RIM's future strong despite BlackBerry outages and outraged users

Some users angered by service outages but remain faithful

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One big feature that Sanders and other users are waiting for is a BlackBerry browser upgrade expected later this year. The WebKit-based browser was unveiled in February at the Mobile World Congress, demonstrated on a BlackBerry Bold 9700.

In addition to the browser, RIM has long been working on a wholesale operating system upgrade, but the delivery date is not known.

With all the strengths of its various components, RIM also has done well taking on rival iPhone and Android phones. A majority of its sales in the past year were to consumers, Burden noted. RIM has produced the BlackBerry Storm and the Storm 2 with a touch screen and features designed to lure consumers, and it has invested heavily in television advertising.

The biggest threats to RIM do not come from network outages and annoyed users, but from Android phones and the iPhone, said Ken Dulaney, an analyst at Gartner Inc. Gartner last fall forecast that the RIM operating system would lose market share globally by the end of 2012, dropping from nearly 20% of sales of mobile devices with the RIM OS in 2009 to 14% in 2012.

Burden said he doesn't think the RIM operating system will do that poorly, however. He calculates that the RIM OS had an 18.8% market share in 2009 and will see a "slight decline" to 18.3% over the next two years, but will be at 18.5% in 2014.

RIM shipped about 23 million BlackBerry devices in 2008 and 34 million in 2009, and it will ship about 40.6 million in 2010, ABI research predicts.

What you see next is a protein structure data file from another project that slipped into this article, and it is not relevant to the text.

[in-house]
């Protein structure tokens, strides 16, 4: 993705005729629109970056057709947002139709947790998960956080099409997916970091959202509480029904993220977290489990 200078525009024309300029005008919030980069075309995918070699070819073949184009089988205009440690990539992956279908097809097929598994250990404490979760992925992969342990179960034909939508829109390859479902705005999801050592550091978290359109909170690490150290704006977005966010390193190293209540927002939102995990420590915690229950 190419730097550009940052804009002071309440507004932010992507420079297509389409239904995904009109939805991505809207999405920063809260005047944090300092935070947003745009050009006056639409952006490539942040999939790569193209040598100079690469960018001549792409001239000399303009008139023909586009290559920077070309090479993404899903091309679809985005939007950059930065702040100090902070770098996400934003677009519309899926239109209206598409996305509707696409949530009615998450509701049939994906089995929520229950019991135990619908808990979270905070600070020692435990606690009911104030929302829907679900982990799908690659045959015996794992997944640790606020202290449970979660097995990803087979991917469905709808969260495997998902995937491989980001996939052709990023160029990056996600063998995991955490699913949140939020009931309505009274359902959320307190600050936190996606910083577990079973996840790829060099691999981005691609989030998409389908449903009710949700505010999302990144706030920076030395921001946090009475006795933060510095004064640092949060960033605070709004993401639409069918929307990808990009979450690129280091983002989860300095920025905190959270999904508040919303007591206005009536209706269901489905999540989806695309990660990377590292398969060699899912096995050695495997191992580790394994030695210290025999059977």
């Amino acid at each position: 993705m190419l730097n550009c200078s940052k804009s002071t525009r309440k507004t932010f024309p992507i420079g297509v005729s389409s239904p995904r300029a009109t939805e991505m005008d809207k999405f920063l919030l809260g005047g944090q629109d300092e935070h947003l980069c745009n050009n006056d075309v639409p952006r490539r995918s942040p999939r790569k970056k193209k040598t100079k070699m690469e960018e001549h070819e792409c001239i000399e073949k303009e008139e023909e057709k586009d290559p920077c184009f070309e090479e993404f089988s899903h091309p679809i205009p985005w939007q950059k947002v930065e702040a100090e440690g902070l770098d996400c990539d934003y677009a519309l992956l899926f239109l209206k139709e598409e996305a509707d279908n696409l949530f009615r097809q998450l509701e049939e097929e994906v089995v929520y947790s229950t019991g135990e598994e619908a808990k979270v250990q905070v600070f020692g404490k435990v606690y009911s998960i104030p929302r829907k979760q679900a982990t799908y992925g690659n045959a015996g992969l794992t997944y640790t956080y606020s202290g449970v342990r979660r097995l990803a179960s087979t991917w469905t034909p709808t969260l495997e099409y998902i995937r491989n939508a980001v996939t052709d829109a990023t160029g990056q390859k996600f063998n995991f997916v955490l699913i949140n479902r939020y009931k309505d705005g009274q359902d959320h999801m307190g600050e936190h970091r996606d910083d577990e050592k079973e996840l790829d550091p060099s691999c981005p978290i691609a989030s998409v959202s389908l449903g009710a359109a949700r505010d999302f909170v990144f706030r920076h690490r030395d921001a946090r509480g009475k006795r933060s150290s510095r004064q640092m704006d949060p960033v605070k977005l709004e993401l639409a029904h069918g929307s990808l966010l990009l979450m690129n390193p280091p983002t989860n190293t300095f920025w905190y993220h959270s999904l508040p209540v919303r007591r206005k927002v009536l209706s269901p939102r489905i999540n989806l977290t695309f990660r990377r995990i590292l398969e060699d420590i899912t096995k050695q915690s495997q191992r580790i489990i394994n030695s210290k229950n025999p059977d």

RIM's future success, even with stiff competition from the iPhone and Android phones, is heavily based on future sales successes in Asian markets, especially the huge markets of China and India, Burden added. "You've got to remember that RIM is really just now getting into the Asian market," Burden said.

Chinese buyers "tend to like what Westerners have, and the BlackBerry so far has been one of those pieces of forbidden fruit with a good infrastructure behind it that is just now being dangled out there in front of the Chinese," Burden said. "China could be very significant for RIM."

IDC's forecast for RIM in North America is the most optimistic, predicting that it will continue to lead all other operating systems each year through 2014, with Android-based phones coming in second. IDC predicts that 41.7 million BlackBerry devices will be shipped in North America in 2014, up from 23.5 million in 2009. Android will be second in 2014, at 38 million shipments, up from 5 million in 2009, IDC said.

Matt Hamblen covers mobile and wireless, smartphones and other handhelds, and wireless networking for Computerworld. Follow Matt on Twitter at @matthamblen or subscribe to Matt's RSS feed. His e-mail address is mhamblen@computerworld.com.

Copyright © 2010 IDG Communications, Inc.

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